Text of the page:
During the four years before its bankruptcy filing, CMCG paid three annual premiums, totaling $1,950, on a policy insuring Novak’s life for $250,000. PX 15 at 1 (last three listed payments). As noted above, Novak had made Comess the beneficiary of this policy. The premiums were paid for Comess’s benefit and were of no value to CMCG. The trustee brought an earlier adversary proceeding in which he contended that the policy benefits should be payable to CMCG because it owned the policy. Fox v. Lincoln Insurance et al, No. 12 A 01841. In this earlier adversary, judgment was entered in favor of Comess. See Adv. Docket No. 51 (order referencing an oral ruling that ownership of the policy did not change the beneficiary’s entitlement to the policy proceeds). Comess received the proceeds of the insurance policy. Comess Answer to Amended Complaint, Adv. Docket No. 22, ¶ 57.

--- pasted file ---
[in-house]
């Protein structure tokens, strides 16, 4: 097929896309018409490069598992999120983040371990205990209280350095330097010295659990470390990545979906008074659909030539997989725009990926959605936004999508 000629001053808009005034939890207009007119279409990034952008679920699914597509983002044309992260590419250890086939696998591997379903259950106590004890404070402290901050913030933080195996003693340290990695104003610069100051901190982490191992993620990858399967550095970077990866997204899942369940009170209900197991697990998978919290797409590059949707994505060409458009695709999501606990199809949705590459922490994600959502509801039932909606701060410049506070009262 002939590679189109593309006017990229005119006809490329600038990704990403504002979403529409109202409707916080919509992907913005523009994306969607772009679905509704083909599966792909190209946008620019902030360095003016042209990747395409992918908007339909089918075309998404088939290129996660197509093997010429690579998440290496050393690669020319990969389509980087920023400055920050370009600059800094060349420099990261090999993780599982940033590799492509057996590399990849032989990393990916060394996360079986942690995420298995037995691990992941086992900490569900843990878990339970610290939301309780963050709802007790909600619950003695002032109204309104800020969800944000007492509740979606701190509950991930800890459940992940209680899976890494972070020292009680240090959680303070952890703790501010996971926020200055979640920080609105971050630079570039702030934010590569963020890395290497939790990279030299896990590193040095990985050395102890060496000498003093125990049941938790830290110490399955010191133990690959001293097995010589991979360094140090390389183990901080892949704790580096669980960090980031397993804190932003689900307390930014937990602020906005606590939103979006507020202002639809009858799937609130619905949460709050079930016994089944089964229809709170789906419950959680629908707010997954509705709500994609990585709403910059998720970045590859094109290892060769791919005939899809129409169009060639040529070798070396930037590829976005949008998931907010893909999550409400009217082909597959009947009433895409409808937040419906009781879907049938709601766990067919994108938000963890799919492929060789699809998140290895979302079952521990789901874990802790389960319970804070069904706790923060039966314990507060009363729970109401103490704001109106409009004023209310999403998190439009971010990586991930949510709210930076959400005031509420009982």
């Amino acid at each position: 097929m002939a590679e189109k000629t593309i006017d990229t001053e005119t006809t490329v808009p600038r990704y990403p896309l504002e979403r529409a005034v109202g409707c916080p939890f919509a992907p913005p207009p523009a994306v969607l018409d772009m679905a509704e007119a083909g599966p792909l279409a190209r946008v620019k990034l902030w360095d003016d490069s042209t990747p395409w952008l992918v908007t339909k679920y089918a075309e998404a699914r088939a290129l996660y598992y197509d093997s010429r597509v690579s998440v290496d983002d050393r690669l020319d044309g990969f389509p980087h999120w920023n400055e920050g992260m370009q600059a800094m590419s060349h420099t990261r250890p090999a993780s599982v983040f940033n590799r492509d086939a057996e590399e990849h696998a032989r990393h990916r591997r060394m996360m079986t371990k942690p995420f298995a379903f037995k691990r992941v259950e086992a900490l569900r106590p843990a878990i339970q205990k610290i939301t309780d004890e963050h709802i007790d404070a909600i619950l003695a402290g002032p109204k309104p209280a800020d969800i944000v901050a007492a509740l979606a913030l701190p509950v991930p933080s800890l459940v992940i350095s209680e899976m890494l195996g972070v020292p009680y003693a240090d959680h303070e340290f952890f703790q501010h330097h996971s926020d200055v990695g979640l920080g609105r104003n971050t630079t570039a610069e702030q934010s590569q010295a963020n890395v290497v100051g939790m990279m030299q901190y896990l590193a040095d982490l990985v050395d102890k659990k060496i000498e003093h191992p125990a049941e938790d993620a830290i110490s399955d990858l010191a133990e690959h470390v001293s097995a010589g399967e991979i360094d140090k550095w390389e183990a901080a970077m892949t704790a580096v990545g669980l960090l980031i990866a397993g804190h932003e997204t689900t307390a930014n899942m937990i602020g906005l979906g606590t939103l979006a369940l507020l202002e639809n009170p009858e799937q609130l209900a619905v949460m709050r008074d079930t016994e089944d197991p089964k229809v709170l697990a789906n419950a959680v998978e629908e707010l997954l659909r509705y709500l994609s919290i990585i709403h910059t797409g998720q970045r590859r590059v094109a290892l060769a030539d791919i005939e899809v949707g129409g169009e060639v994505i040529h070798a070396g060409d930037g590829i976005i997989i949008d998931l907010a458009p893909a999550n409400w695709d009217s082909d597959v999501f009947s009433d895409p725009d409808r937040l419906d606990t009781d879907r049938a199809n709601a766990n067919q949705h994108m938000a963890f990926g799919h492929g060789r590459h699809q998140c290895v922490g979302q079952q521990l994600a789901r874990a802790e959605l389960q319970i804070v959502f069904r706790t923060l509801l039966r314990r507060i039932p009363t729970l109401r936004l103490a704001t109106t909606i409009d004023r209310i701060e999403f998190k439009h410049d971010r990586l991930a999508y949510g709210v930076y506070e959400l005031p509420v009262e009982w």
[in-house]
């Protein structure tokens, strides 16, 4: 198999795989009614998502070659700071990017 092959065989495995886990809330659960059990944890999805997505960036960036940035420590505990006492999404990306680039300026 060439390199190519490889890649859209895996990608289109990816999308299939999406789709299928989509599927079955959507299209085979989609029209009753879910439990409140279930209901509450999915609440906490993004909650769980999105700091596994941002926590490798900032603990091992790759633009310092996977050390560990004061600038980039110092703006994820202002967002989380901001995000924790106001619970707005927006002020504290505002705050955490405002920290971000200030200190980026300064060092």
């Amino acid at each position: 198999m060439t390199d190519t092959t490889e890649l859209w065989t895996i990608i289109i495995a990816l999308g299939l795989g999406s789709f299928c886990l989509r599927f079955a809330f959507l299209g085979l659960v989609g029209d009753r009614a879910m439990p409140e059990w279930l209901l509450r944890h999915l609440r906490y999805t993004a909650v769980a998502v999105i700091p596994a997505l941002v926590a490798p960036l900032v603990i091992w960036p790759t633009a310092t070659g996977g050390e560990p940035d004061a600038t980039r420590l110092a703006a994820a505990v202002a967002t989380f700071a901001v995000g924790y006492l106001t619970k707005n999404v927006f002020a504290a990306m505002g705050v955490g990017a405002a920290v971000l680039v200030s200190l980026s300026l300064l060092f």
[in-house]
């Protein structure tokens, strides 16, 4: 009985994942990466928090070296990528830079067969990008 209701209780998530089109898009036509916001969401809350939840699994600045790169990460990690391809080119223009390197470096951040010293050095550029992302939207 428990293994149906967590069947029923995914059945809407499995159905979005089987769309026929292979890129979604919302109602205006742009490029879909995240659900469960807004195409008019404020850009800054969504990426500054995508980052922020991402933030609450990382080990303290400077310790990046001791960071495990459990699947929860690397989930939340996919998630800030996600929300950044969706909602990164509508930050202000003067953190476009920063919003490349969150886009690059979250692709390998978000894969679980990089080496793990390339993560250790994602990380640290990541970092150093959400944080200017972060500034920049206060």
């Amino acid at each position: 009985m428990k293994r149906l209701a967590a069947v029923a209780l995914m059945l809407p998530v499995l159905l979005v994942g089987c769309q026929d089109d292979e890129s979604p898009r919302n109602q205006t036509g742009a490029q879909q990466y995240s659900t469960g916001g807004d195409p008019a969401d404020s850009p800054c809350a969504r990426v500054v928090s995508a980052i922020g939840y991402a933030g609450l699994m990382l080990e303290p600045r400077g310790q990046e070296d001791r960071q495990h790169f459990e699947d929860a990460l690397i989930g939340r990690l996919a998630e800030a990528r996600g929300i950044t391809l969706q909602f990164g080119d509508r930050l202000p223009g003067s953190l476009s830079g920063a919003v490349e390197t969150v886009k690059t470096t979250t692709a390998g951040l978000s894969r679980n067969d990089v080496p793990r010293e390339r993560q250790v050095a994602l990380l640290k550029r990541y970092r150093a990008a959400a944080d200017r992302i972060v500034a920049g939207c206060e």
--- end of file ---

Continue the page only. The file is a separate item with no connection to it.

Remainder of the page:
Sale of Novak real estate.

Among the assets held in Novak’s trust was a home in Crestwood, Illinois that Novak had inherited from his mother. As the trust’s successor trustee, Comess sold the Crestwood property for $40,000 and, as trust beneficiary, she retained the net proceeds. Id. at ¶¶ 53, 55; Tr. 46-47.

Conclusions of Law

A. Fraudulent Transfers

The trustee seeks to avoid transfers of assets of CMCG under both § 548 of the Bankruptcy Code and § 5 of the Illinois Uniform Fraudulent Transfer Act (IUFTA), 740 ILCS § 160/5, which is applicable in bankruptcy cases under § 544(b)(1) of the Code.